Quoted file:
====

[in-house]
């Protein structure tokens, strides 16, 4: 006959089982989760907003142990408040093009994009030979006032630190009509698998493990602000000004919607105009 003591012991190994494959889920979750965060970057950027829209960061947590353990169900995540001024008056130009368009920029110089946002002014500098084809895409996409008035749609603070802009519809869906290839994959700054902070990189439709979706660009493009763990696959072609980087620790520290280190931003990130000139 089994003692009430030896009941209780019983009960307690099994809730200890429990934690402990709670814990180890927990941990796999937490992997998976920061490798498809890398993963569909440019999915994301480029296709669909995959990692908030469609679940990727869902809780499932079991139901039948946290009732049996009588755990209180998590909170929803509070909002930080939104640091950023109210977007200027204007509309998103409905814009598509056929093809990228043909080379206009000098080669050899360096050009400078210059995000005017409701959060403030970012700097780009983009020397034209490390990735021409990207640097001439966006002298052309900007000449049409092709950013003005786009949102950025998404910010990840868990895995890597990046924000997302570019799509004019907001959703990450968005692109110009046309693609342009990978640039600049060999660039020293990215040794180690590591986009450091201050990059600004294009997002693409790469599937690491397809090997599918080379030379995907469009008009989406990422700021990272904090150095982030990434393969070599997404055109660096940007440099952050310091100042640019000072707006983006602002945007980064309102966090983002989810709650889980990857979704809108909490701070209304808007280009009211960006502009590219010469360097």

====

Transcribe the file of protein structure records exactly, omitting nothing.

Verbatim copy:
[in-house]
């Protein structure tokens, strides 16, 4: 006959089982989760907003142990408040093009994009030979006032630190009509698998493990602000000004919607105009 003591012991190994494959889920979750965060970057950027829209960061947590353990169900995540001024008056130009368009920029110089946002002014500098084809895409996409008035749609603070802009519809869906290839994959700054902070990189439709979706660009493009763990696959072609980087620790520290280190931003990130000139 089994003692009430030896009941209780019983009960307690099994809730200890429990934690402990709670814990180890927990941990796999937490992997998976920061490798498809890398993963569909440019999915994301480029296709669909995959990692908030469609679940990727869902809780499932079991139901039948946290009732049996009588755990209180998590909170929803509070909002930080939104640091950023109210977007200027204007509309998103409905814009598509056929093809990228043909080379206009000098080669050899360096050009400078210059995000005017409701959060403030970012700097780009983009020397034209490390990735021409990207640097001439966006002298052309900007000449049409092709950013003005786009949102950025998404910010990840868990895995890597990046924000997302570019799509004019907001959703990450968005692109110009046309693609342009990978640039600049060999660039020293990215040794180690590591986009450091201050990059600004294009997002693409790469599937690491397809090997599918080379030379995907469009008009989406990422700021990272904090150095982030990434393969070599997404055109660096940007440099952050310091100042640019000072707006983006602002945007980064309102966090983002989810709650889980990857979704809108909490701070209304808007280009009211960006502009590219010469360097």